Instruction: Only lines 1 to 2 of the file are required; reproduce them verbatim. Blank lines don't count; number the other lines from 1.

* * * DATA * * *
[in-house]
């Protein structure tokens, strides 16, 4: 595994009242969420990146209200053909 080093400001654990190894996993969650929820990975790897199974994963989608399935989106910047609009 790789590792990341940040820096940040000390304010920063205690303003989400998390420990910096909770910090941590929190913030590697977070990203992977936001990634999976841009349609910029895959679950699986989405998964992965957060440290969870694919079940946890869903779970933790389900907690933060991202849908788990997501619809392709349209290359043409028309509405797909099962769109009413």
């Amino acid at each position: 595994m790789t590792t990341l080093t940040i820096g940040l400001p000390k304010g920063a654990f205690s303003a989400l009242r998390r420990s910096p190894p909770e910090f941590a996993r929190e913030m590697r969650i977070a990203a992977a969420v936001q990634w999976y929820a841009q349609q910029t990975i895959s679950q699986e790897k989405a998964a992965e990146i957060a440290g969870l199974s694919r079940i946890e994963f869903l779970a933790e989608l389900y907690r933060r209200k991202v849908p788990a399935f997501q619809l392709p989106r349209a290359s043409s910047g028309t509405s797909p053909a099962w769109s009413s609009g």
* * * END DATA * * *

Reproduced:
[in-house]
């Protein structure tokens, strides 16, 4: 595994009242969420990146209200053909 080093400001654990190894996993969650929820990975790897199974994963989608399935989106910047609009 790789590792990341940040820096940040000390304010920063205690303003989400998390420990910096909770910090941590929190913030590697977070990203992977936001990634999976841009349609910029895959679950699986989405998964992965957060440290969870694919079940946890869903779970933790389900907690933060991202849908788990997501619809392709349209290359043409028309509405797909099962769109009413």